On April 7, two months after she was sworn in as assistant to President Carter for public liaison. Margaret (Midge) Costanza and some friends threw a party.
It was a $500-a-ticket fund-raiser with which she hoped to wipe out a $17.615 deficit lingering from her unsuccessful 1974 campaign for Congress.
All but $570 of the debt was owed to Costanza herself. The proceeds, she explained were "to repay me" for money she put into her 1974 cmapaign.
Vice President Mondale was the featured attraction and, as is the case in such affairs, tickets were purchased by Costanza's old friends and groups and individuals who had an interest in helping a new senior White House aide with a financial problem.
"I needed my money," Costanza said yesterday in discussing the affair. "I had relocated to Washington and didn't have any money and I was very eager to pay me back."
By her own acount, Costanza raised about $21.025. When the money came in, she said."I paid me."
She said she is now trying to determine what she can legally do with the $3,400 surplus.
As of yesterday, neither Costanza nor her campaign committee had filed reports with the Federal Election Commission on the April party or any other funds raised or spent between April 1 and June 30.
Under the law, those reports should have been delivered to the commission by July 10.
"I'm not aware of anything impoper," Costanza said yesterday, "other than [I have] not filed . . . but I have a good reason for that," she added, citing the fact that she is trying to find out what can be done with the surplus.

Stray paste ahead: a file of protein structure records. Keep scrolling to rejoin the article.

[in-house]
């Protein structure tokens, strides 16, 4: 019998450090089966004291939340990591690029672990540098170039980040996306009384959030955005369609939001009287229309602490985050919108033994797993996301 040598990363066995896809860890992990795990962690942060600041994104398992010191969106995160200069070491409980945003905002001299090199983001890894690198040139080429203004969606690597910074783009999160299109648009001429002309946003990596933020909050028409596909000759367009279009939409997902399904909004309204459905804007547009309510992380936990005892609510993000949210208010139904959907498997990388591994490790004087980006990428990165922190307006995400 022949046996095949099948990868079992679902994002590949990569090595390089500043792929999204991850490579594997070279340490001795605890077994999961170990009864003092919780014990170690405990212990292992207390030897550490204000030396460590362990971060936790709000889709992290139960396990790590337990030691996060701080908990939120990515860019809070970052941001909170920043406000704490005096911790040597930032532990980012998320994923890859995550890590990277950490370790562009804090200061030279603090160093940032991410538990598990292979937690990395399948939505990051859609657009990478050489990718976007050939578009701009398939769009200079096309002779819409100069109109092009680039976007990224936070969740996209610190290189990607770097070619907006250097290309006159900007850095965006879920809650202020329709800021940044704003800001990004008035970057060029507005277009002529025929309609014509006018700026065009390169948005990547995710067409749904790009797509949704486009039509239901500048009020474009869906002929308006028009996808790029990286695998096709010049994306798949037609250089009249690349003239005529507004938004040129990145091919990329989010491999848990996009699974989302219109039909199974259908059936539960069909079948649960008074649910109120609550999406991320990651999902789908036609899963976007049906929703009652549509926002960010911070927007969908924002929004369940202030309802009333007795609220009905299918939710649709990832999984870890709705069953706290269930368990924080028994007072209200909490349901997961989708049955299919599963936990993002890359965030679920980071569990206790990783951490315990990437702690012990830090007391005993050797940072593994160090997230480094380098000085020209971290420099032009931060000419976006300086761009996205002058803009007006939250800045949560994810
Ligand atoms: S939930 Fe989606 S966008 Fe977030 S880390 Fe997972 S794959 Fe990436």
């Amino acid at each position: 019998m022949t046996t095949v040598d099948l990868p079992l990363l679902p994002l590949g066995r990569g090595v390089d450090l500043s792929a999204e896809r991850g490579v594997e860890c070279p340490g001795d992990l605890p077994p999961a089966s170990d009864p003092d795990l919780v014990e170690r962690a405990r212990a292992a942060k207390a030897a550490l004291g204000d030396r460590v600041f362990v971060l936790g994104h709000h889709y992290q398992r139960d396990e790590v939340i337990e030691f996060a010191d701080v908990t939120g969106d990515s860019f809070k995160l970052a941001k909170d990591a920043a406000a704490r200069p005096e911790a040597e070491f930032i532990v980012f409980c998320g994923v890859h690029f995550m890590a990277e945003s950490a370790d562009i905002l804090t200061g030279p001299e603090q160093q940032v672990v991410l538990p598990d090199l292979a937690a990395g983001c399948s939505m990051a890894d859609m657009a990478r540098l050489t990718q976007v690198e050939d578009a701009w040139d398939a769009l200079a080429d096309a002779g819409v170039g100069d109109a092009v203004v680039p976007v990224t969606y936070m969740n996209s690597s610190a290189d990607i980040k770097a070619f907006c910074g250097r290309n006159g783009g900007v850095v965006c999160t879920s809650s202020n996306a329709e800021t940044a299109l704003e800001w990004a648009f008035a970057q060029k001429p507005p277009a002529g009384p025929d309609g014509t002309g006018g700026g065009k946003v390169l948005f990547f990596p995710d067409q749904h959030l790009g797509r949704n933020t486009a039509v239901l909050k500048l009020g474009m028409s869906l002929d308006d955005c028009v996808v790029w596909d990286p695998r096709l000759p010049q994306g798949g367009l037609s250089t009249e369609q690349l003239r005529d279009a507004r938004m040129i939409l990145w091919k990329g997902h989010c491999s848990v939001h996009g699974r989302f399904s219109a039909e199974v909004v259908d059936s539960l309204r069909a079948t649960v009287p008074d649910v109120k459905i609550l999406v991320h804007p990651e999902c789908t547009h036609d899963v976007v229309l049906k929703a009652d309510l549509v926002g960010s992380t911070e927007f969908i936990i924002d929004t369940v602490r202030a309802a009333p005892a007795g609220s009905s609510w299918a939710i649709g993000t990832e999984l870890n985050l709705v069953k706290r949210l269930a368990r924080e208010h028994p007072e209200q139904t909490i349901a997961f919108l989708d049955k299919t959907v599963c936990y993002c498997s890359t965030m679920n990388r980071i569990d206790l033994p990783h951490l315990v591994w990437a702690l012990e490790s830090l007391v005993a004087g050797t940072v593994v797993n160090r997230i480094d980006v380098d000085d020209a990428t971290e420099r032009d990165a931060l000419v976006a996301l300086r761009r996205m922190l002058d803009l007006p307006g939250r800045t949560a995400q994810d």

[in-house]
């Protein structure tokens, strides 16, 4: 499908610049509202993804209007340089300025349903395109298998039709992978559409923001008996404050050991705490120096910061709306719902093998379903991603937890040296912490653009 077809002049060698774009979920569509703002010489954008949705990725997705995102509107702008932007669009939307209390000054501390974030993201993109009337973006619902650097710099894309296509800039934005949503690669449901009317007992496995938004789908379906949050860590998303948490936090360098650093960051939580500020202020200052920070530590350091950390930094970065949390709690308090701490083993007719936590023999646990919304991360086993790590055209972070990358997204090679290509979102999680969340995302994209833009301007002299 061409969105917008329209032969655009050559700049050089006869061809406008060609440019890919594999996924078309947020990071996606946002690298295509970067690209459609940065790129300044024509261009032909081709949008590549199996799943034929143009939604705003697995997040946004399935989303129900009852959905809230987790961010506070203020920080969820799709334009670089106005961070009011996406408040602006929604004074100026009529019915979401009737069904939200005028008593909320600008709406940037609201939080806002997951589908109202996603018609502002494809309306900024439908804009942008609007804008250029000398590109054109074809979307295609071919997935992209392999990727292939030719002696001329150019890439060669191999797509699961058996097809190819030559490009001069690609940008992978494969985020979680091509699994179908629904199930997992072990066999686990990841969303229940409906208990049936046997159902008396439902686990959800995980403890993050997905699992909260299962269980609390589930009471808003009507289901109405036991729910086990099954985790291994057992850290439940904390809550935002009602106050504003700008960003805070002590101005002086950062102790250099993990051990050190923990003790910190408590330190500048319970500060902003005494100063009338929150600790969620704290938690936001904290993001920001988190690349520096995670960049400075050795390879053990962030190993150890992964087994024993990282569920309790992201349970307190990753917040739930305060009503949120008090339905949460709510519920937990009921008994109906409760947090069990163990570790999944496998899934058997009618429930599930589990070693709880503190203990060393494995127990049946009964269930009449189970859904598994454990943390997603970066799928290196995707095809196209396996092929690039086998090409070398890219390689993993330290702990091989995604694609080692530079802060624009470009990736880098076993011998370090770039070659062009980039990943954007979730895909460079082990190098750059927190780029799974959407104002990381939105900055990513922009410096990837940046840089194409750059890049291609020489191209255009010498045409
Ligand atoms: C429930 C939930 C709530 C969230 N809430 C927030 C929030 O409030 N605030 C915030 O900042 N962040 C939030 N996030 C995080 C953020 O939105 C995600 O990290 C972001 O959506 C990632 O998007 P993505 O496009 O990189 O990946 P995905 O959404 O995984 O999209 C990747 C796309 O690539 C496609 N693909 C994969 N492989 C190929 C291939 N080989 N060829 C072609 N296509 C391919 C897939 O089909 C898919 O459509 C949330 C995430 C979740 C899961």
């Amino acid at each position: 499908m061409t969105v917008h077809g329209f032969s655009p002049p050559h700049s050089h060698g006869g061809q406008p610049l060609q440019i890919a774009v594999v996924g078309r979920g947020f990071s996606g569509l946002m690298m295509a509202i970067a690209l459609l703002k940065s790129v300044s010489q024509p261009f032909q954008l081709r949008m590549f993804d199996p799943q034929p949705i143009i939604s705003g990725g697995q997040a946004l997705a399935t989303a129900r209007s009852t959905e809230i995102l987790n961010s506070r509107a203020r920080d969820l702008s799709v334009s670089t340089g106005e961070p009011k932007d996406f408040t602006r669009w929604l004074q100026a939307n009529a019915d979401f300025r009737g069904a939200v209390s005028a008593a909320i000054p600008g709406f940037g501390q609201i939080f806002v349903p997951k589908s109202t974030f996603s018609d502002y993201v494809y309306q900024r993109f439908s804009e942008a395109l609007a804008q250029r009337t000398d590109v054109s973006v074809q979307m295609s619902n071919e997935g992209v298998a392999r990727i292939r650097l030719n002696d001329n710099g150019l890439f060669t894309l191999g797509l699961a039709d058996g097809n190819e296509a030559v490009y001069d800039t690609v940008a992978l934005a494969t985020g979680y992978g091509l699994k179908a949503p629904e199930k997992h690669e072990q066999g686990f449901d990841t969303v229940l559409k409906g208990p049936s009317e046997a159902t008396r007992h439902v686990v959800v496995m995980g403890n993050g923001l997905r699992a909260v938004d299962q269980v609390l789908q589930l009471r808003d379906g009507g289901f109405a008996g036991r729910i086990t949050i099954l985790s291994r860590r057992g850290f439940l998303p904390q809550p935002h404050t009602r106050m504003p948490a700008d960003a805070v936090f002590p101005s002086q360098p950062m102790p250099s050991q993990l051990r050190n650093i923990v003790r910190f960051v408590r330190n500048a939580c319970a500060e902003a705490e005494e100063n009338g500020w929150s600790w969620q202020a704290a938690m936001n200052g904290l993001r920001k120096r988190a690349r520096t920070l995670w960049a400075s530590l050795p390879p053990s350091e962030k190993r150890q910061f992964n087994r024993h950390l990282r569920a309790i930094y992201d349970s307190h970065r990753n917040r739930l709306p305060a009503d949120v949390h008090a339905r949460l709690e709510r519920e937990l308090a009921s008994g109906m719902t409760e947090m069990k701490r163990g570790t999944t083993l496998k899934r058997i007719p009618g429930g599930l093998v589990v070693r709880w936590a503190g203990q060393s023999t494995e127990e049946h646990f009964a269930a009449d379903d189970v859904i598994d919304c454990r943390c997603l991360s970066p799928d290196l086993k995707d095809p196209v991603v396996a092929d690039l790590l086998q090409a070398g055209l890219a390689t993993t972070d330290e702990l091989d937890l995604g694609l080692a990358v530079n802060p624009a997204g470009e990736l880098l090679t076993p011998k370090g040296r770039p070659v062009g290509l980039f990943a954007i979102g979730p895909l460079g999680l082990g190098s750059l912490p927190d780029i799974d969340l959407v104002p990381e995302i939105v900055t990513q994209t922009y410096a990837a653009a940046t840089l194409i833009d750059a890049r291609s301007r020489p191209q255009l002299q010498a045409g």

She said a month or more ago she called the FEC to find out if she can use the surplus to pay Sandra M. Ajams, her White House administrative assistant and her campaign trea- surer for her work in making out the campaign reports.
"I wanted to get a bill from her for her services and pay her," Costanza said. She also wants to find out if the surplus funds can be used to pay for Adams' trip to Rochester N.Y., to help solicit donations for the Costanza party.
Finally, Costanza said she wrote a $150 check to the campaign of Carol Bellamy for New York City Council President and wanted to reimburse herself from the fund for that donation. It was something I could not afford personally," she said.
Although her report is not filed Costanza yesterday read off the list of contributors in a telephone interview. Among them were six labor unions including the United Auto Workers ($1,000): the communications workers ($1,300) and the Brooklyn longshoremen ($1,000).
Costanza bristled when questioned about the lack of FEC reporting and the propriety of a White House aide holding a fund-raiser to pay off past campaign debts to herself.
"I'm not a wealthy woman," she said yesterday. "The kind of money I put in [the campaign] was more than I could afford to lose. I always had the idea I would raise it. It wouldn't make any difference whether I was in the White House or not."
As for the labor contributions. Costanza said, "I don't deal with labor issues in this office." They were solicited because the unions "supported me in the campaign" and in 1974 encouraged her, she said, "to make the special investment" of her own money, "from which the debt arose."